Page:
Planning for Recovery & Business Continuity: Building out all of the details for incident management and business recovery is essential. This includes creating a key contact list with a specific individual or set of individuals responsible for notifying all affected stakeholders during a crisis situation. Ensuring that customers and suppliers are notified early on is not only important from a crisis comms perspective, but it may also be beneficial in terms of them being able to be part of the solution. Clear checklists and drills must be in place, including instructions for ensuring staff can quickly and safely evacuate a facility if needed. A call notification script is also a vital component, ensuring that there is consistent communication to relevant stakeholders, with the relevant information relayed at the right time.
The next steps in the first day, two days and three days following a disaster or crisis situation must also be clearly mapped out ahead of time. This will help ensure the streamlining of processes in terms of getting operations back up and running when it is safe to do so. The type of information included here might be details such as alternative locations to resume operations from. While flexibility and adaptability are key during a crisis situation as circumstances can quickly change and be unpredictable, having the framework of a draft plan in place to refer to will help save what could be valuable time. Finally, it is imperative that these plans are reviewed and updated as needed regularly (at least annually) to keep them relevant.
Internal Audits: As well as ensuring a business continuity / business recovery plan is reviewed regularly, it should also be audited on at least an annual basis to ensure that the correct individuals are leads are identified and verified. Every section in the plan must be evaluated during the audit process, with all employees noted as having key responsibilities properly trained and aligned with the agreed company approach.
Preparedness Testing: Every manufacturer should carry out a test exercise of the highest-priority emergency situations they could face in order to assess their readiness. They need to be able to demonstrate data recovery capability from an IT perspective and a timeline should operations need to temporarily be moved to another location. Setting objectives in this scenario is also a good idea, such as for the relevant stakeholders to be notified within one hour in the event of an emergency.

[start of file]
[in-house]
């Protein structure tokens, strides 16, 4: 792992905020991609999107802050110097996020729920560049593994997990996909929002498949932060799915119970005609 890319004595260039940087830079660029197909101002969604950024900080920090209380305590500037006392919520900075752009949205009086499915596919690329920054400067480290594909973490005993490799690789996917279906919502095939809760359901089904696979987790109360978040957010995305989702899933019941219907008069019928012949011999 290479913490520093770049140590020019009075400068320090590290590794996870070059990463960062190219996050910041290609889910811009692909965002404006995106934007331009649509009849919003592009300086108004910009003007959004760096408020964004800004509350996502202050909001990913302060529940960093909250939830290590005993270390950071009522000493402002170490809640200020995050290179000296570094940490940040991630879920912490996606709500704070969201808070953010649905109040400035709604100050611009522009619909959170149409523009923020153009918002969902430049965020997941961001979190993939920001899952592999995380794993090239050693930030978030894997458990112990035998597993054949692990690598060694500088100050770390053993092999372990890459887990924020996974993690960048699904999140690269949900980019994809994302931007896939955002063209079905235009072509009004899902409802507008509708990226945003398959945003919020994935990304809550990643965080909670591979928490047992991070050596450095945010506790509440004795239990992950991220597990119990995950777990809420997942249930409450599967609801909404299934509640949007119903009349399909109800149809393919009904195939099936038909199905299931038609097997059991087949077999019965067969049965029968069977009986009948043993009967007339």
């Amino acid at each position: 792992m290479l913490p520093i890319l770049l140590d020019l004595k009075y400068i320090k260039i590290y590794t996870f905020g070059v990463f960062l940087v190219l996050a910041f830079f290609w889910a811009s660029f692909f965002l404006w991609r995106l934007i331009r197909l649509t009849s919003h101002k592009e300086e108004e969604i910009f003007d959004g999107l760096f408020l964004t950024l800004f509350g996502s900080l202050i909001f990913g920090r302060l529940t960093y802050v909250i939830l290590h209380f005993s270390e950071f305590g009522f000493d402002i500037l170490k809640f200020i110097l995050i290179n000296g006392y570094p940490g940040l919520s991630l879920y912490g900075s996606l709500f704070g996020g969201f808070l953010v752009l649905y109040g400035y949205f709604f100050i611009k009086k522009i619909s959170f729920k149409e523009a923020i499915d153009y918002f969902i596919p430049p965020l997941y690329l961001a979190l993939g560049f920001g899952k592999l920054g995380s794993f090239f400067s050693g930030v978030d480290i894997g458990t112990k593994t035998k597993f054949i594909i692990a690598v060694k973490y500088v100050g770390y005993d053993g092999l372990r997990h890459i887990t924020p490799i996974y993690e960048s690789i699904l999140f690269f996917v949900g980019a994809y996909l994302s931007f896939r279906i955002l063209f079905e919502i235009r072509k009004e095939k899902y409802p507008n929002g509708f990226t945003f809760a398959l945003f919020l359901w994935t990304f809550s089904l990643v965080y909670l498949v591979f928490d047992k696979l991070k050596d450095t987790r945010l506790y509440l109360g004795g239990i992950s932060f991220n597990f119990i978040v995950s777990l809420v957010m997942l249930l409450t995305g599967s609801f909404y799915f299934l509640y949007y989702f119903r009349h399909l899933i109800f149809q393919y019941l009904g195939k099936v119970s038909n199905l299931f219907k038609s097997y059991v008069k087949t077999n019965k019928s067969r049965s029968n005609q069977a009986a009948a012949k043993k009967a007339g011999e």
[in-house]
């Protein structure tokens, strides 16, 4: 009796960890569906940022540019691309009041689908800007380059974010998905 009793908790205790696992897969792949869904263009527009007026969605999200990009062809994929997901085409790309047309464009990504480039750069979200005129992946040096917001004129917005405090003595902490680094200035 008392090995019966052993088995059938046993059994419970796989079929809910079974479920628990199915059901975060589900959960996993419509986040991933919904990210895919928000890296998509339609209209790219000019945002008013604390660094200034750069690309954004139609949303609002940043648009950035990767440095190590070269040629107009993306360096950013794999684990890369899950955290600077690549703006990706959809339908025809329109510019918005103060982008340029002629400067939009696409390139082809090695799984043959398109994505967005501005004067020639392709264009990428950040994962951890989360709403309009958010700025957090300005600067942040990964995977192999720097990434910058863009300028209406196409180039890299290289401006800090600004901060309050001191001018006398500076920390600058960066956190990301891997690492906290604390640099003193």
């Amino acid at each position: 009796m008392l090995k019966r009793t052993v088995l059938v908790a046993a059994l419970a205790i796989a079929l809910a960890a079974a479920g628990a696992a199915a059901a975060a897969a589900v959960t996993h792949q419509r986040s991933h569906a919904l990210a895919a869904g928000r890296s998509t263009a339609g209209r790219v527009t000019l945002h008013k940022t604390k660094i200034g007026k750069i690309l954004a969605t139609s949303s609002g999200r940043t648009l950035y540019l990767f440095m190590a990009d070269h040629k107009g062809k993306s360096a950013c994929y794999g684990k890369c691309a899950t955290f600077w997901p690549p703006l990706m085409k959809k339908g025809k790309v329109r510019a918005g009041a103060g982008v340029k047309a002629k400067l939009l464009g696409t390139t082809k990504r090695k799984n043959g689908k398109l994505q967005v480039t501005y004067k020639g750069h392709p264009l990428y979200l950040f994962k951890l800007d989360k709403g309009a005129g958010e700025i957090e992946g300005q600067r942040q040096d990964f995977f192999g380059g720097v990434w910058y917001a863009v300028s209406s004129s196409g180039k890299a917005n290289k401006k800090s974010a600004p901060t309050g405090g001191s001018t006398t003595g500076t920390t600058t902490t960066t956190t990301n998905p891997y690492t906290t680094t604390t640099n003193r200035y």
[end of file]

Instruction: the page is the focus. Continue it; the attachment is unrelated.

Evaluation of the success or otherwise of a test drill after the fact is also vital. If the key actions required such as notifying the relevant stakeholders, regaining access to the site or starting up operations at an alternative location can all be demonstrated during a drill, then a lot of the groundwork is in place. As with evaluating the business continuity plan, test exercises should be carried out at least once a year.
Prevention is the best cure
At Sanmina, we are seeing growing demand from customers to demonstrate that they we robust risk management programmes in place. The appetite for these plans is stronger than ever before, and they are considered an integral part of a business’ overall manufacturing strategy. Key to this is the culture of an organisation when it comes to risk management. It is imperative to foster, embed and instill a preventative mindset, which is not always an intuitive thought process. Being able to quickly resolve issues in the face of a crisis is of course vital, but even more important is a proactive thinking mindset as to what the potential causes for a disaster are. Alongside this, it’s critical that manufacturers continually evaluate the breadth and effectiveness of their business continuity plan to similarly nurture a culture of commitment to risk management.